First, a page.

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BP’s downstream boosts upstream losses

BP news
BP news

Oil major BP’s profits in the third quarter of the year have dropped by 40%.

The company, which announced its third quarter results today, said its underlying profits came in at $1.8billion compared with more than $3billion a year ago.

The lower results, BP said, were primarily due to the effect of lower oil and gas prices.

In its downstream business the operator continued to see a strong performance which saw an increase in profit from $1.5billion last year to $2.3billion.

Strong refining operation and fuels marketing and cost benefit simplification was said to have boosted the area of the business.

Income from other sources including Rosneft for the quarter have also increased from $110million in the third quarter last year to $383million.

BP said the company has almost completed its current divestment programme which is expected to approach $10billion by the end of 2015.

A further $3-5billion in divestments are expected next year, before returning back to a rate if around $2-3billion a year thereafter.

The company’s chief executive Bob Dudley is set to brief investors today on the oil major’s results.

He said staff were working hard to rebalance their books at $50 oil.

Dudley said: “Last year, we acted decisively to reset BP for a sustained period of lower oil prices and the results are coming through well. We are now in action to rebalance our financial framework in this new price environment.

“And I am confident that BP’s strong and well-balanced portfolio of businesses and projects gives us the ability to grow value into the future. All of this underpins our strong priority of sustaining our dividend and then growing free cash flow and shareholder distributions over the long term.

“BP has successfully adapted to changing circumstances many times in its history and, in a hard time for the entire industry, I believe we will once again successfully take on today’s challenges. We are already in action, with a quality portfolio and clear plans for the future, underpinned by enduring principles. I am confident BP will continue to deliver value into the years and decades ahead.”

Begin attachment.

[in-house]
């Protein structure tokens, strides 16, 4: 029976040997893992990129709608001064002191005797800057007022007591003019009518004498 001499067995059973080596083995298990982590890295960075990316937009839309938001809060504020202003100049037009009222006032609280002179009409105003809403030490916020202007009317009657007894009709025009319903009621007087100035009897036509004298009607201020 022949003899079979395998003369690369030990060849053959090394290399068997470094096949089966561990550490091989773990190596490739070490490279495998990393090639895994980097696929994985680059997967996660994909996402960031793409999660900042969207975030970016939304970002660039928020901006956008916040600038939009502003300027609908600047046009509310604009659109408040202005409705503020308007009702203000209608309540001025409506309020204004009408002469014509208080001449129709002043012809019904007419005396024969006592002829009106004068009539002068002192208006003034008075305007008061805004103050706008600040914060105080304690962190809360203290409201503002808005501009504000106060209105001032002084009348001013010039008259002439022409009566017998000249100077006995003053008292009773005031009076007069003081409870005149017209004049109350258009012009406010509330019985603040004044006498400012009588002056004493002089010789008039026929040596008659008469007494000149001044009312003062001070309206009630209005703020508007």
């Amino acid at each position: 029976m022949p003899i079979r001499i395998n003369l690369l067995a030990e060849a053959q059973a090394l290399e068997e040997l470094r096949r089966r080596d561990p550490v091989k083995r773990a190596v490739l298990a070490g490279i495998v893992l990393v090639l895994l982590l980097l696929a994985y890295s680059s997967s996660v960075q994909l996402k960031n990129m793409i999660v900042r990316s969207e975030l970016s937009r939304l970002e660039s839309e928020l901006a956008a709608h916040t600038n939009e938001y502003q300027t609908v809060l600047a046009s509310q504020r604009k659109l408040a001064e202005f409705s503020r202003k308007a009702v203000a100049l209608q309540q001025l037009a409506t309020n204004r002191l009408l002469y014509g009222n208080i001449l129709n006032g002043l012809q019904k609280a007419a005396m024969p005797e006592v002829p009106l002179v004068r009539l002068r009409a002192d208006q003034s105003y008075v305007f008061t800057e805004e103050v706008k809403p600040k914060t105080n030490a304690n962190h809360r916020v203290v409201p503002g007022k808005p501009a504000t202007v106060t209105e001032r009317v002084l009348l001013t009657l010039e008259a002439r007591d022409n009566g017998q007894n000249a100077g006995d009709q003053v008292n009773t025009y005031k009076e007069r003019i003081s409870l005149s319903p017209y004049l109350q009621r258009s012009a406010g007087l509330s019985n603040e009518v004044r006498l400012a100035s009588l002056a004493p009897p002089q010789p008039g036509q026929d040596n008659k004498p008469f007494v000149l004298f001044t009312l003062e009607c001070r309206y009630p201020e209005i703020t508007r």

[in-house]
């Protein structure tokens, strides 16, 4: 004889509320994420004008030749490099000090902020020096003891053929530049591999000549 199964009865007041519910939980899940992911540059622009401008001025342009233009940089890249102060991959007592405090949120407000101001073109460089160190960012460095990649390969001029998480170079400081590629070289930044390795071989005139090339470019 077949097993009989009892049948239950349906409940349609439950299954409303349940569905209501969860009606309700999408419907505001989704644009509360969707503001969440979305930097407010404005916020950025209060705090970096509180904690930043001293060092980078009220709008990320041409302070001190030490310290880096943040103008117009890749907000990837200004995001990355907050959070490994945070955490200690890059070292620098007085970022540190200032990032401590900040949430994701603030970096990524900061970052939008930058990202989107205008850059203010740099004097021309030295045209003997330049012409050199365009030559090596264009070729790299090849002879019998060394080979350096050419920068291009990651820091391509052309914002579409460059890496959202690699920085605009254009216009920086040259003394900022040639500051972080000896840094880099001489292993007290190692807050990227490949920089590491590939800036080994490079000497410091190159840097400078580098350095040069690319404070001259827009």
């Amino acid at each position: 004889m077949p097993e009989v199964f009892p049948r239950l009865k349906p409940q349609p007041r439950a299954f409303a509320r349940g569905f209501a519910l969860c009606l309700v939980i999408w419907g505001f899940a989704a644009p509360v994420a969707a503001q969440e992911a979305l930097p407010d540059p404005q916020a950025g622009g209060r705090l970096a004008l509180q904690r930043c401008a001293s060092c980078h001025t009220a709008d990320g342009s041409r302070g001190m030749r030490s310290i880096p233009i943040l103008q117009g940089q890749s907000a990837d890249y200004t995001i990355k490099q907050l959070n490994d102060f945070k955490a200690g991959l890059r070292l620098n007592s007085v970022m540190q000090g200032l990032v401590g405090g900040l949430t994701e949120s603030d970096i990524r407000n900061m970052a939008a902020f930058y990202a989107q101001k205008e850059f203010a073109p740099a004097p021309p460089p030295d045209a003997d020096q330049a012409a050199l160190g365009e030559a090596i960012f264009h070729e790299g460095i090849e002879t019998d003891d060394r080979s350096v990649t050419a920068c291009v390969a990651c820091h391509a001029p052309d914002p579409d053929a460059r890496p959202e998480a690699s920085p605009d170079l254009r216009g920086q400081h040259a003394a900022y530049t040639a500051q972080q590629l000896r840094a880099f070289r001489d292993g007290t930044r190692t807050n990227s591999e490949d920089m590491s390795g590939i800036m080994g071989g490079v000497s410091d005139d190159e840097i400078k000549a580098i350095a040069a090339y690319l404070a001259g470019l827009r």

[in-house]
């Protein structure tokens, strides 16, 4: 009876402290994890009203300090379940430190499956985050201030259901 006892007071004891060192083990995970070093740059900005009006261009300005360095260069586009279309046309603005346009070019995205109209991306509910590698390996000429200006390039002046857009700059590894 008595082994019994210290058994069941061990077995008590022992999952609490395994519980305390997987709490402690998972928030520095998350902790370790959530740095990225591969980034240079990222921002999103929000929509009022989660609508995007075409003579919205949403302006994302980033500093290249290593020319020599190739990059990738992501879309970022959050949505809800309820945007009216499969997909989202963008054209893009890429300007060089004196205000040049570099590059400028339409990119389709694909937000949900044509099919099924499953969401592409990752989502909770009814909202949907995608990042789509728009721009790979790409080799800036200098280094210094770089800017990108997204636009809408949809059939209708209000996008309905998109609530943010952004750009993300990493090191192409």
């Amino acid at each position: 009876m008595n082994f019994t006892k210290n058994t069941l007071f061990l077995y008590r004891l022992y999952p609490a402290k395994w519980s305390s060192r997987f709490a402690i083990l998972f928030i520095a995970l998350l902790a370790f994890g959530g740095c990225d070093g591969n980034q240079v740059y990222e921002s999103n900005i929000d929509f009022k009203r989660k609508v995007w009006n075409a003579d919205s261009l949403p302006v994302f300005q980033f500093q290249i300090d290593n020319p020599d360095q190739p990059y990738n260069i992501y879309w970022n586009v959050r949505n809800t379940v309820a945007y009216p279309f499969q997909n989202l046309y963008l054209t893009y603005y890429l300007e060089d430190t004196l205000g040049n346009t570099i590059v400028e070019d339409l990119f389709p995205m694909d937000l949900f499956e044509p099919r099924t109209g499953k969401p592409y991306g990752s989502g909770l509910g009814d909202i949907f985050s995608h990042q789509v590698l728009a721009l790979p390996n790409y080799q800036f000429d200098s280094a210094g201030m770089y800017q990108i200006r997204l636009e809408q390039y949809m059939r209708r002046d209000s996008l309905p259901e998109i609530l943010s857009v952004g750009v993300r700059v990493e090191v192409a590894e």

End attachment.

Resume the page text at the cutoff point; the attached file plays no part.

BP’s operating cash flow for the third quarter was $5.2billion, bringing the total for the first nine months of the year to $13.3billion.

Organic capital expenditure over the nine month period was $13.2billion.

Net debt was $25.6billion, representing a gearing level of 20%, including 1% arising from the agreements in principle, BP said, to settle with the US government and Gulf states over the 2010 Deepwater Horizon oil spill.

In July the company said it had reached, in principle, an agreement to settle all outstanding federal and state claims arising from the incident.

It included payments of up to $18.7billion over a period of 18 years.

A hearing is set for March 2016 to consider final approval.

BP said it also entered into an agreement with five Gulf states and has accepted releases received from the vast majority of local government entities and payments required under those releases were made during the third quarter.

A charge of $426million for the incident was also taken in the third quarter, bringing the total pre-tax charge to $55billion.

During the quarter BP was awarded five new blocks in the UK North Sea.

In October it was announced that, subject to government approval, BP was also awarded three shallow water blocks in the Mediterranean Sea off Egypt.

The Woodside-operated Western Flank A project offshore Western Australia, the latest phase of the North West Shelf development, began production in October.

Capital expenditure from now until 2017 is expected to be between $17-19billion.

Last year, expectations for capital expenditure were $24-26billion while they were estimated at just under $20billion in the second quarter of this year.

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